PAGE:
My mothers suplimential insurance had a pharmacy branch that dealt exclusively with places like nursing homes and would fill the prescriptions into the approved blister packs when ordered by the Med Room. Because of this I was able to get around the homes requirement that their chosen pharmacy be used.

Still - all my mothers medication was required to be filled/refilled only by their staff. And - for this service we had to pay a monthly fee. It was cheaper than using their pharmacy so that what we did. I never touched or even saw the medications - they were delivered directly from the m pharmacy to the nursing homes Med Room.

One way or another, I figured the
nursing home was gonna get their profit from the pharmaceutical industry.
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Reply to Rainmom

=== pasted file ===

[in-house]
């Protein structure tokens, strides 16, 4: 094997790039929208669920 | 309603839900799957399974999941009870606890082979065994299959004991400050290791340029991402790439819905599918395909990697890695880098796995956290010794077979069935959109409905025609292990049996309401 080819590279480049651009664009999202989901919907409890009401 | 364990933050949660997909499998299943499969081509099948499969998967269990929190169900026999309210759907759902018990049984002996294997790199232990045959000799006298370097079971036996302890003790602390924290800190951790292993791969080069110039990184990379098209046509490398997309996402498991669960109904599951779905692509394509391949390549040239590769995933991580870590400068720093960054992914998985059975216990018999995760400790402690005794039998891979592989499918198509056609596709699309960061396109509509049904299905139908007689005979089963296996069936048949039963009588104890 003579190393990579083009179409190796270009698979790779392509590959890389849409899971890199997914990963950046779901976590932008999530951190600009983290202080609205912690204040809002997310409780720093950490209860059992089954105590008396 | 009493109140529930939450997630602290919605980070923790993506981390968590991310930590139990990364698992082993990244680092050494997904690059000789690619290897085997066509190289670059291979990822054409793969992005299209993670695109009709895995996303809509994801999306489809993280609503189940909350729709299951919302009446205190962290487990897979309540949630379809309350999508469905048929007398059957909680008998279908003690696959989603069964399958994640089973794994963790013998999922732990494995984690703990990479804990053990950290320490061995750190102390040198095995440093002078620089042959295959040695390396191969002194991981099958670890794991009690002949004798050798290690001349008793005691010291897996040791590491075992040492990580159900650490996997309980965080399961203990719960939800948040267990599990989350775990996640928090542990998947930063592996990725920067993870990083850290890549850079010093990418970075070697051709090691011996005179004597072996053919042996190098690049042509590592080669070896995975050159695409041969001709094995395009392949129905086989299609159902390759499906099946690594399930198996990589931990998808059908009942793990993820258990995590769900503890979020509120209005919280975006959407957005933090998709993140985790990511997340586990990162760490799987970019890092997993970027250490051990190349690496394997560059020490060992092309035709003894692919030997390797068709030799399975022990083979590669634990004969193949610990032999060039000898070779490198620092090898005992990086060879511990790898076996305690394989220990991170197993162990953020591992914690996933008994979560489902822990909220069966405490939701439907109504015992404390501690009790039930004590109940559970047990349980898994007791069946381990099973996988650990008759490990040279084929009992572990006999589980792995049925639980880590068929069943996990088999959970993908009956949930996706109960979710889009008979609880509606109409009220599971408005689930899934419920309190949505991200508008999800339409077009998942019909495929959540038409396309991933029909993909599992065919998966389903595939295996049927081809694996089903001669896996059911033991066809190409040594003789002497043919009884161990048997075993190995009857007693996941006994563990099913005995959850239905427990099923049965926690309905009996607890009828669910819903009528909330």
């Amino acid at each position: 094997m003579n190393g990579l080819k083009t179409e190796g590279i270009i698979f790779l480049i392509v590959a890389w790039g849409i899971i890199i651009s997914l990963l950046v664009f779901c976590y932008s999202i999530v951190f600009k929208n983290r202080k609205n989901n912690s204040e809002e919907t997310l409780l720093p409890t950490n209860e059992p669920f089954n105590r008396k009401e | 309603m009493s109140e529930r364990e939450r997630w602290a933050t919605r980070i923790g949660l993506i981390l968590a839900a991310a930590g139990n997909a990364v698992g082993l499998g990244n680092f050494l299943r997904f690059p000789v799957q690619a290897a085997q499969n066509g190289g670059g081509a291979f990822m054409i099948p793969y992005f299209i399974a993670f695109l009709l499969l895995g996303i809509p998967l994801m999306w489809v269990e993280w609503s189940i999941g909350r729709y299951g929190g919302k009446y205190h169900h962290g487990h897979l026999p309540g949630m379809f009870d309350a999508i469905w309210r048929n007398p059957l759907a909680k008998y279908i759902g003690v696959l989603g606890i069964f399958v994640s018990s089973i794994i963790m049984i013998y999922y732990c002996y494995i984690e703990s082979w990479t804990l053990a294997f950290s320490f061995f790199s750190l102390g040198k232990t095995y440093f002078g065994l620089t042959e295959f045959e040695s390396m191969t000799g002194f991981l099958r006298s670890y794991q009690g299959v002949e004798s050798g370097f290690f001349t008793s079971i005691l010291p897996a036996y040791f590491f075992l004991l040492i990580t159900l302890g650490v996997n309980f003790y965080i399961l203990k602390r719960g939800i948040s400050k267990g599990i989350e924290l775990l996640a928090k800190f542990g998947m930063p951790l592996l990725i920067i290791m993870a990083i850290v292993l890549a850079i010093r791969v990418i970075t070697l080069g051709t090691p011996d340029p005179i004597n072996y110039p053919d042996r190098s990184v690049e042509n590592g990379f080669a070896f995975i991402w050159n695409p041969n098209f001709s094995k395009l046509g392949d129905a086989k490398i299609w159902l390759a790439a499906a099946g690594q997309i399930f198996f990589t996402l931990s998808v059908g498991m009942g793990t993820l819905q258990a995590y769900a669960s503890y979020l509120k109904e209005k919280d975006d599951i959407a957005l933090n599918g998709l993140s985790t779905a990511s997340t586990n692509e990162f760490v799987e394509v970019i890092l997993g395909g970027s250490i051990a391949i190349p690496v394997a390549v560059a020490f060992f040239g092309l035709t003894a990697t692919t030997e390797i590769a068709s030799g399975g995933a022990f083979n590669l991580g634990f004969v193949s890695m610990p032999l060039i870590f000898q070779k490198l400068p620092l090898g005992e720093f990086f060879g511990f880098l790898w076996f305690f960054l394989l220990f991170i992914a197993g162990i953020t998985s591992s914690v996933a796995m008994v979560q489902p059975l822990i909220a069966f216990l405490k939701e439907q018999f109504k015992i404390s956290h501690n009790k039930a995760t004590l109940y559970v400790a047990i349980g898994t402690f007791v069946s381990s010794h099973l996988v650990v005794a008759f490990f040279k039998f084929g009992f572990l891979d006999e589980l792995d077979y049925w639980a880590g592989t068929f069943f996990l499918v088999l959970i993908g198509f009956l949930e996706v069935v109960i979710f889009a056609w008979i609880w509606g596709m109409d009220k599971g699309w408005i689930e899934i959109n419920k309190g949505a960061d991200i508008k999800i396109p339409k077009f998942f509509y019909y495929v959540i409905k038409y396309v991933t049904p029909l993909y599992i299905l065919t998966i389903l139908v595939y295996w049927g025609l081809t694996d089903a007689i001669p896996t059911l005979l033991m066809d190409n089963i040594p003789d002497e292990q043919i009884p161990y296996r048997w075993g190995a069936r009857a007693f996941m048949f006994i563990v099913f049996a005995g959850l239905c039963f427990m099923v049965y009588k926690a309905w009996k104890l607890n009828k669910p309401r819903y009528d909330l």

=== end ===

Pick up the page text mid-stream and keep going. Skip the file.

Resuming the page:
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It will be up to her doctor or those who have diagnosed her condition. My own brother entered with something saying he had miniscule cognitive changes and could leave on his own, take public transit, conduct business and etc. But the doctor automatically clicked the "needs help with meds" thing. Firstly he takes nothing but one ASA daily, and secondly is totally capable so we had to go to the admitting doctor to get that changed. It would otherwise have been another 400.00 a month whether one pill or a dozen. Speak with the doctor about level of dementia and about getting this changed and wishing you good luck.